On Monday, the Senate discussed a spending bill designed to avoid a federal shutdown when dozens of Cabinet departments run out of money on March 15. According to USA Today, the bill contains Republican budget priorities that will likely not become law. President Clinton has criticized the measure and has called for increased funding for the environment and education. The House bill contains abortion restrictions which Senate Republicans would like to add to their version.

The bill will be completed by Wednesday (3-13) at the earliest.

3/12/1996 - Cases Involving Date Rape, Drug Increase

In the last eight months, authorities in two Texas counties charged 32 people with illegal possession of Rohypnol, a powerful sedative that has been linked to several cases of rape. According to District Attorney Lynn Ellison, I plan to get our office to rethink the type of punishment we are seeking in these cases, now that we know these pills are used to victimize people.”

Slipping Rohypnol into alcoholic beverages make the drug -- notorious in Texas and Florida -- 10 times more potent than Valium; it has been identified as an agent in sexual assaults against unsuspecting girls. Most of the people charged with possession of the drug were under 25 and were also charged with possession of Valium or another prescription drug

3/11/1996 - Support Declines for California Ban on Affirmative Action

As Californias become increasingly aware of the anti-affirmative action initiative on the November ballot and learn about its ramifications, support for the measure declines, according to a Field Poll released Monday (3-11). Knowledge of the existence of the self-titled "California Civil Rights Initiative" rose from 57 percent in December to 67 percent. Of those, support for the measure fell from 29 percent to 27 percent while opposition rose from 20 percent to 24 percent. According to the poll, when voters read the simple language of the bill they are more likely to support it because it does not mention the fact that it would outlaw affirmative action programs for women and people of color. "As voters learn about the initiative, sentiment is much more evenly divided than after you read them the rather simple language," said Mark DiCamillo of the Field Poll.

The Feminist Majority Foundation's 1995 Women's Equality Poll, conducted by Louis Harris and the Peter Harris Research Group, was the first poll to find the precipitous decline in support for the CCRI once voters realize it will outlaw affirmative action programs. The Campaign for Women's Rights and Civil Rights, sponsored by the Feminist Majority and a coalition of more than 80 other organizations, is educating Californians on the issue in order to defeat the measure in November.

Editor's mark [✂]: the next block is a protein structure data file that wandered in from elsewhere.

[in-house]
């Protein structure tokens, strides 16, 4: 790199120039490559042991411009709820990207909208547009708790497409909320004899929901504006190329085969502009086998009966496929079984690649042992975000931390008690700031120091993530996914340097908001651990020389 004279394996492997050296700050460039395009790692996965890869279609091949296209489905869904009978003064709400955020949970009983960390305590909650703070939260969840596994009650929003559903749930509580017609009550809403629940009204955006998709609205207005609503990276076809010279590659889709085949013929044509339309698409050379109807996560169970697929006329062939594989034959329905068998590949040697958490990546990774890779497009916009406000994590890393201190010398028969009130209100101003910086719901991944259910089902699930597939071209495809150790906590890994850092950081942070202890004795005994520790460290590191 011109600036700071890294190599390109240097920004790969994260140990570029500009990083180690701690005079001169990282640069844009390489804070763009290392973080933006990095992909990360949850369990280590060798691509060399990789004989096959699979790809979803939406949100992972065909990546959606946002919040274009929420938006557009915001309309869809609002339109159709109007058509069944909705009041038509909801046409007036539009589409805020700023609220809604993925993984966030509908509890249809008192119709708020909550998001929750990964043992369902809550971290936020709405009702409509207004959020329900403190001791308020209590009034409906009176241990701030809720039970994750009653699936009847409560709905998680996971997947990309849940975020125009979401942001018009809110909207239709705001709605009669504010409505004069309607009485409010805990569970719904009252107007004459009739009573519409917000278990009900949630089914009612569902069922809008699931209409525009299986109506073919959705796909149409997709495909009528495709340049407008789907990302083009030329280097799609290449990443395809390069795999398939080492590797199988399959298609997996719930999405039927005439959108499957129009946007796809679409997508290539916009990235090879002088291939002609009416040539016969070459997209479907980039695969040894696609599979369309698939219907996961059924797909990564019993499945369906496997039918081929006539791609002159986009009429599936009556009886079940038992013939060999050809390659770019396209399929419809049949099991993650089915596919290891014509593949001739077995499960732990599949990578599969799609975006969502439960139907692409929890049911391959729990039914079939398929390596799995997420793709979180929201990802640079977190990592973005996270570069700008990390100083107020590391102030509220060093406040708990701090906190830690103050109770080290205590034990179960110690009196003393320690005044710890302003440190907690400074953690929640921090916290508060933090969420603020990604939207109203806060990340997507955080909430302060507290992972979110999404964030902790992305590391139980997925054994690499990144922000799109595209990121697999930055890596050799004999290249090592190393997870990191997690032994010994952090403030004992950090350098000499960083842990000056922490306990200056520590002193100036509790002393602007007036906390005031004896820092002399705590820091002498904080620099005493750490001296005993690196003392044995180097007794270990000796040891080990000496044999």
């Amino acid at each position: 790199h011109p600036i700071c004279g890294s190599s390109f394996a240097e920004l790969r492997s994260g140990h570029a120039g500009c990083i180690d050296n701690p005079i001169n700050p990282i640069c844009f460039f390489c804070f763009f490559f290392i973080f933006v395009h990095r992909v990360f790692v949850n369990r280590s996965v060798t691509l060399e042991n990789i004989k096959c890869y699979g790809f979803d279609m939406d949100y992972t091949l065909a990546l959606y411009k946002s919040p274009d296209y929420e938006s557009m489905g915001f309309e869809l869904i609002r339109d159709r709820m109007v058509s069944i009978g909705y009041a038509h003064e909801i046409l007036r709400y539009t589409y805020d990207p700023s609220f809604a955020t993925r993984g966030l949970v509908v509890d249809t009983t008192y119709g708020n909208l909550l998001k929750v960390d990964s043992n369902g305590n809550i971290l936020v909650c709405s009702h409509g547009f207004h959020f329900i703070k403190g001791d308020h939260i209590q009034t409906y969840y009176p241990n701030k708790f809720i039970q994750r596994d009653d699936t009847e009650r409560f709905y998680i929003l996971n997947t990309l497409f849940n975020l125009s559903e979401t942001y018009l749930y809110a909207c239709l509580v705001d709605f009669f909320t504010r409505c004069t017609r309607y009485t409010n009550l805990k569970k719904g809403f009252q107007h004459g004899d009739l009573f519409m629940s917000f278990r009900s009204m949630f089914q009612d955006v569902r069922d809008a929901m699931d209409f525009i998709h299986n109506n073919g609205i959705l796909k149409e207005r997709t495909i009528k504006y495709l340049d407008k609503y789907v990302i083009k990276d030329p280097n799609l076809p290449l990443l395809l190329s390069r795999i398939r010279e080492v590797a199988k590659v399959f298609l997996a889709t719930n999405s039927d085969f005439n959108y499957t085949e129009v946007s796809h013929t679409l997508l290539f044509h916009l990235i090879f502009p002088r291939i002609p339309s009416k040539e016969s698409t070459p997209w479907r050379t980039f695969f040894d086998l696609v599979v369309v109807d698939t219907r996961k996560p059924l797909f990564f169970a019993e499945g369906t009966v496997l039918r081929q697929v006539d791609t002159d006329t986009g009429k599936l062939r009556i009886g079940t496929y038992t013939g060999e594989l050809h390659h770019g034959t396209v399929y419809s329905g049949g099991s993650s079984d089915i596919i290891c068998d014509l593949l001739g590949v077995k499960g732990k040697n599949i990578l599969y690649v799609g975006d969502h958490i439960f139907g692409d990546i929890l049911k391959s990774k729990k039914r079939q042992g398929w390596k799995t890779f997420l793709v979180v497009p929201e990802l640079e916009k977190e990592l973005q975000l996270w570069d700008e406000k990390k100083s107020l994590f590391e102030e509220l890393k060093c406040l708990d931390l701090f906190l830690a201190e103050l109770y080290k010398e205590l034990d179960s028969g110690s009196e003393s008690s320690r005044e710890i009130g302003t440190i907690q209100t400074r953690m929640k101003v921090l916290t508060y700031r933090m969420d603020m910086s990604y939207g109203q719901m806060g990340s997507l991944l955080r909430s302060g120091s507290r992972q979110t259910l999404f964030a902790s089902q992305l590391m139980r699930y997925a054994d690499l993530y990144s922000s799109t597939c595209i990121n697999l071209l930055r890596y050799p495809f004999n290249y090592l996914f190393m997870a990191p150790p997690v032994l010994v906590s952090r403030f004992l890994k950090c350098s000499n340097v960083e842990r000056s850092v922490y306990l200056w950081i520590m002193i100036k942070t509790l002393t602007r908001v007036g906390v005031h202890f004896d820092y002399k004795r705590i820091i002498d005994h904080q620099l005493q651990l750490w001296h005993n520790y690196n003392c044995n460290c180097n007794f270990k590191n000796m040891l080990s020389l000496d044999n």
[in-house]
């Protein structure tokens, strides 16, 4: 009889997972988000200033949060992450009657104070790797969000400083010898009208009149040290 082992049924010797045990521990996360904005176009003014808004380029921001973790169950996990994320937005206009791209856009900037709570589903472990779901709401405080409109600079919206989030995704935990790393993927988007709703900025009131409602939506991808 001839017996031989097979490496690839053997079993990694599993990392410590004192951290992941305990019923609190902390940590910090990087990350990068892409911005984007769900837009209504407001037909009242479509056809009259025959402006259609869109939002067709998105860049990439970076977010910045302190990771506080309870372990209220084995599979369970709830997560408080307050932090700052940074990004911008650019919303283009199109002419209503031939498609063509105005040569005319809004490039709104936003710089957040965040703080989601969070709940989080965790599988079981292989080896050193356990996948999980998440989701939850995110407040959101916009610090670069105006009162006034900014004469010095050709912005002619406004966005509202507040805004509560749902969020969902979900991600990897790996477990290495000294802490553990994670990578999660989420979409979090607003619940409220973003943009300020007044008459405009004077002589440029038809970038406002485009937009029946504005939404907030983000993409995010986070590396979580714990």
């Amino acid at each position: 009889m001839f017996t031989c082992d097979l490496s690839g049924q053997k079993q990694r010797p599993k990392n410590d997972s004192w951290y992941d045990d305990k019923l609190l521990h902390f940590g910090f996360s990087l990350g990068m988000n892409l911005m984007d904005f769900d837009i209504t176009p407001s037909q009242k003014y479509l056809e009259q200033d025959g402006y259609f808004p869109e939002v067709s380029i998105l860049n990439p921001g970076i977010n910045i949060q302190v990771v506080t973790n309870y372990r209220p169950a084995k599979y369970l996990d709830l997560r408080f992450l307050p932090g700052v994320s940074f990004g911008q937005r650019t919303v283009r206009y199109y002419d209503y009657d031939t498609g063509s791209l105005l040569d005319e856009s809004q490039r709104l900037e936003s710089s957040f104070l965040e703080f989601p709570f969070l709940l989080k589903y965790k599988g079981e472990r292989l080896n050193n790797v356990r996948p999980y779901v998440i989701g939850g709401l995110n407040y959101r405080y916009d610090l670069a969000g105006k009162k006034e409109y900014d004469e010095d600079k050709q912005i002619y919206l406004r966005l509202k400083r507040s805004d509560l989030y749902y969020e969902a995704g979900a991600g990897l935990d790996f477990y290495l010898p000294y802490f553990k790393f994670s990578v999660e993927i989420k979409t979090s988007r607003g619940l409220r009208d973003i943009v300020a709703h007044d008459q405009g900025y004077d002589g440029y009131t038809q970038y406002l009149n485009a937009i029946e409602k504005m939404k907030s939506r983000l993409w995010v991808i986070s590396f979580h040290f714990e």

Although the San Francisco Chronicle article on the poll covered the issue of tricky language, it too referred to affirmative action programs misleadingly as "preferential treatment." Similarly, an extensive front-page article in the Washington Post entitled "Struggling to Maintain Diversity: UC Berkeley Takes Steps to Offset Ban on Affirmative Action" made no mention of how eliminating affirmative action programs in the University of California system affects women.

3/11/1996 - Russian Politicians Courting Women's Votes

On International Women's Day (3-8), a traditionally important national holiday in Russia, Russian politicians wooed women's votes for the upcoming presidential election. President Boris Yeltsin attended a gala concert honoring women and recorded a speech praising women as the keeper of home and family traditions. Communist rival Gennady Ayuganov invited only women reporters to a news conference where he presented flowers and champagne. The festivities came at a time when Russian women are suffering economic hardships more than men, are discriminated against for employment, and are victimized by widespread domestic violence. Women account for 87 percent of the lowest income level in Russia, making $21 a month or less.

Women still lack significant political representation in Russia, and the four women presidential candidates (out of a pool of 78) have little hope in the election. In Moscow and St. Petersburg a few hundred women rallied holding posters with Lenin and Stalin's portraits, carrying Soviet flags, and demanding a return to Communist leadership.